Address: 860 Front Mountain Rd, Moncton, NB E1G 3H3, Canada.
17. Pabineau Falls
The Pabineau Falls, located in the Pabineau First Nation, are impressive all year with their incredible landscapes enclosed by breathtaking nature. Gegoapsgog, which means "at the top of the falls," is the Mi'kmaq word for this location. Drive through Pabineau First Nations near Bathurst to get to this waterfall. The falls are a series of small rapids on the Nepisiguit River that are popular with kayakers.
Address: Gloucester Junction, New Brunswick, Canada.
18. Fort Beausejour National Historic Site
Fort Beauséjour — Fort Cumberland National Historic Site of Canada is a star-shaped military fortification built in the late 18th and early 19th centuries. Fort Beauséjour (renamed Fort Cumberland in 1755) was designated a Canadian national historic site for its roles in two significant 18th-century disputes: the American Revolution of 1776-83 and the Anglo-French rivalry of 1749-63. The site includes historical exhibits as well as the fort's restored ruins. The Fort Cumberland fortress, its defensive works, and the outlying properties of the redoubt at Pont à Buot, Ile de la Vallière, Inverma Farm, Chipoudy Point, and Butte à Roger are important components of its cultural landscape.
Address: 111 Fort Beausejour Rd, Aulac, NB E4L 2W5, Canada.
19. Aboiteau Beach
Aboiteau Beach, located in the heart of L'Acadie, is a must-see. Aboiteau Beach is Canada's first saltwater beach to be awarded a Blue Flag designation. This international recognition means it meets strict standards for safety and water-quality. It's a picturesque location with salty waves, golden sand, majestic dunes, and the warmest waters in this region. Local restaurants also offer delicious seafood meals with ocean views.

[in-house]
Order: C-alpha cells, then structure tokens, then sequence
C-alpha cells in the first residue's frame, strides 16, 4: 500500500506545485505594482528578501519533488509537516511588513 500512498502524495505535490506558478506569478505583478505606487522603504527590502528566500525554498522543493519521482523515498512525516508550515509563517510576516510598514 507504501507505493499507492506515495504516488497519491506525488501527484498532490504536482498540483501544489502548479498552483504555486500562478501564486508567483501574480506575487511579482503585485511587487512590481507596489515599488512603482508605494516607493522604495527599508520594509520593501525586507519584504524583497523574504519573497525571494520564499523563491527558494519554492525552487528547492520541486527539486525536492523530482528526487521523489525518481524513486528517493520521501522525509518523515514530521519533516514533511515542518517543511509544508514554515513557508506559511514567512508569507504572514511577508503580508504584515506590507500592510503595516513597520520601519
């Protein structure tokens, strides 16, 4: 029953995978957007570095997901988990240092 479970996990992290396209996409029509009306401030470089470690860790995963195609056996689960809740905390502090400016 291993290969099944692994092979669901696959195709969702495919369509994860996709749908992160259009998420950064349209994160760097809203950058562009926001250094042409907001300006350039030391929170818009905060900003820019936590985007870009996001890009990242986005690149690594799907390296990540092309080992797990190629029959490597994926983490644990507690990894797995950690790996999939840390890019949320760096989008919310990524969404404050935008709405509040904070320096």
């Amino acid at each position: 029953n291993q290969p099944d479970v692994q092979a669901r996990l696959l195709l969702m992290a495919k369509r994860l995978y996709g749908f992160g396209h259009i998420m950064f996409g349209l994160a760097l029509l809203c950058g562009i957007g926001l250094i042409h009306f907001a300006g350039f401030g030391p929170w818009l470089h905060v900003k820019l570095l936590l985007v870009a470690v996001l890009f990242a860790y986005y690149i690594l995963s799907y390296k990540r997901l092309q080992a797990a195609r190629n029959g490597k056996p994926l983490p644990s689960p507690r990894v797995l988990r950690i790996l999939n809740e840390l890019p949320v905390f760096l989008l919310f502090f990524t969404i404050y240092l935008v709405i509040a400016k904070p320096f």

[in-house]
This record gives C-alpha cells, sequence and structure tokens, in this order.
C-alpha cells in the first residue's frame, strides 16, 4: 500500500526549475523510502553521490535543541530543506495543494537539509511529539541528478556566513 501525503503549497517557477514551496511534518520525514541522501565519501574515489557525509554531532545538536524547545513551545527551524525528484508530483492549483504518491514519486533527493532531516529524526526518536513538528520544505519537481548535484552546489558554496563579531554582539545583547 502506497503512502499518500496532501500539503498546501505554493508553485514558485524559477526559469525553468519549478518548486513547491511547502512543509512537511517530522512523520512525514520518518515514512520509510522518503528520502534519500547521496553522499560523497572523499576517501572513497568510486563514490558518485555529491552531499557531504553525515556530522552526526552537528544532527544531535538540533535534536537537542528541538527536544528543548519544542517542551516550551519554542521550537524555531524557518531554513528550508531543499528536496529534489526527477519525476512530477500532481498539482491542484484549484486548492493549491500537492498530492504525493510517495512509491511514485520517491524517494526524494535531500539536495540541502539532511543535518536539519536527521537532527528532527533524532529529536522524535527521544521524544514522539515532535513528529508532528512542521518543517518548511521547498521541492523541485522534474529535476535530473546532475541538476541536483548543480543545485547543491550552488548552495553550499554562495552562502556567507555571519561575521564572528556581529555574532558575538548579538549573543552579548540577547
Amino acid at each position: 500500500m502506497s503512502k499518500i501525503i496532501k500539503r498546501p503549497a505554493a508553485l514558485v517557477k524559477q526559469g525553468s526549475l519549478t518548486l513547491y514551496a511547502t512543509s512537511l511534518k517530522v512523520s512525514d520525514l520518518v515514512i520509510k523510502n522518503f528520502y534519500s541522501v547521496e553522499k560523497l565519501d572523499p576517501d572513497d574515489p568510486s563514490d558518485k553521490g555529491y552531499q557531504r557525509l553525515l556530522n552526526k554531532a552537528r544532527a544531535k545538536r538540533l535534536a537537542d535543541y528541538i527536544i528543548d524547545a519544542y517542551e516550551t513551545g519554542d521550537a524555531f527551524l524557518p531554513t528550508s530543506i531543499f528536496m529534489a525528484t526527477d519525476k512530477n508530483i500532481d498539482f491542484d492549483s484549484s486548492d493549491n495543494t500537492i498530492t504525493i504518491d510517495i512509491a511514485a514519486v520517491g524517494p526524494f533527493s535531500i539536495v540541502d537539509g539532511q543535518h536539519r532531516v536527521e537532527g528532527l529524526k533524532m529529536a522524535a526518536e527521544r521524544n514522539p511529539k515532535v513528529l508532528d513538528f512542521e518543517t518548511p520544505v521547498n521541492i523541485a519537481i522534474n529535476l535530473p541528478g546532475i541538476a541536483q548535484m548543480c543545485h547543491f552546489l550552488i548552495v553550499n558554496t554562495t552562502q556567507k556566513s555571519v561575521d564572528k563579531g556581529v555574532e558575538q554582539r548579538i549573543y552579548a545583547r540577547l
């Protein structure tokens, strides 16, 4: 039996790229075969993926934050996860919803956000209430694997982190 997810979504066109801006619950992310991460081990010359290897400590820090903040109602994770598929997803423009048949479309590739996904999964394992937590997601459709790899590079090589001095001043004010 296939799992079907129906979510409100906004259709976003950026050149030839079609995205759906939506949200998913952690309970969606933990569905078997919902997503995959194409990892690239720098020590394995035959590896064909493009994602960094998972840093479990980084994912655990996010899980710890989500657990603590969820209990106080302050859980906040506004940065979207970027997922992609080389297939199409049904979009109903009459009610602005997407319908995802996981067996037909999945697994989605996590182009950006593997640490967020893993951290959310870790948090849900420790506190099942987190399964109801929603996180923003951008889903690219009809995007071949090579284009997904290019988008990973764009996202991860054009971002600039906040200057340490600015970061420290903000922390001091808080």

Address: 150 Parc Ln.Cap‑Pelé, NB E4N 1S4.
20. Pokeshaw Rock
Pokeshaw Rock is situated near the outer stretches of Baie des Chaleurs on New Brunswick's northern coast. You can come here to observe the cormorants nesting on the rocky ledges and flat cap of Pokeshaw Rock. Double-crested Cormorants prefer nesting locations close to food and safe from predators. As a result, secluded islands are preferred for nesting, and cormorants will use both rocky and forested islands.
Address: NB-11, Pokeshaw, NB E2A 5S5, Canada.
Frequently Asked Questions
What is the most visited place in New Brunswick?
One of the most visited places in New Brunswick is Fundy National Park, located on the Bay of Fundy. This national park has many hiking trails, waterfalls, and beaches that draw thousands of visitors annually.
What are 3 things New Brunswick is known for?
- The Bay of Fundy: This bay is known for its extreme tides that can reach heights of up to 16 meters (52 feet). It's also home to some of Canada's most diverse marine wildlife, including whales and seals.
- The Hopewell Rocks: This geological formation composes of flowerpot-shaped rocks carved by the bay's powerful tides over millions of years.
- Reversing Falls Rapids: Located in Saint John, these rapids caused by the Bay’s dramatic tide changes cause water to flow upstream and downstream.
What is the prettiest town in New Brunswick?
Saint Andrews, also known as St. Andrews by the Sea, is one of New Brunswick's most beautiful vacation towns.
What are 5 interesting facts about New Brunswick?
- New Brunswick is the only formally recognized bilingual province in Canada.
- Because of its beautiful coastline, New Brunswick is known as the Picture Province.
- One-third of the world's frozen French fries are produced in New Brunswick, primarily by McCain frozen foods.
- The New Brunswick Museum in Saint John is the country's oldest continuously operating museum. The museum houses the world's oldest intact shark fossil, dating back 400 million years.
- The Canadian military was founded in New Brunswick.
About the author: Katherine is Product Manager with Fresh Tracks Canada. Having worked in the Canadian travel industry for almost 20 years, she enjoys sharing her local expertise with visitors. She is based in Calgary and one of her favourite Canadian destination is the... Read more
Popular Train Trips to Explore New Brunswick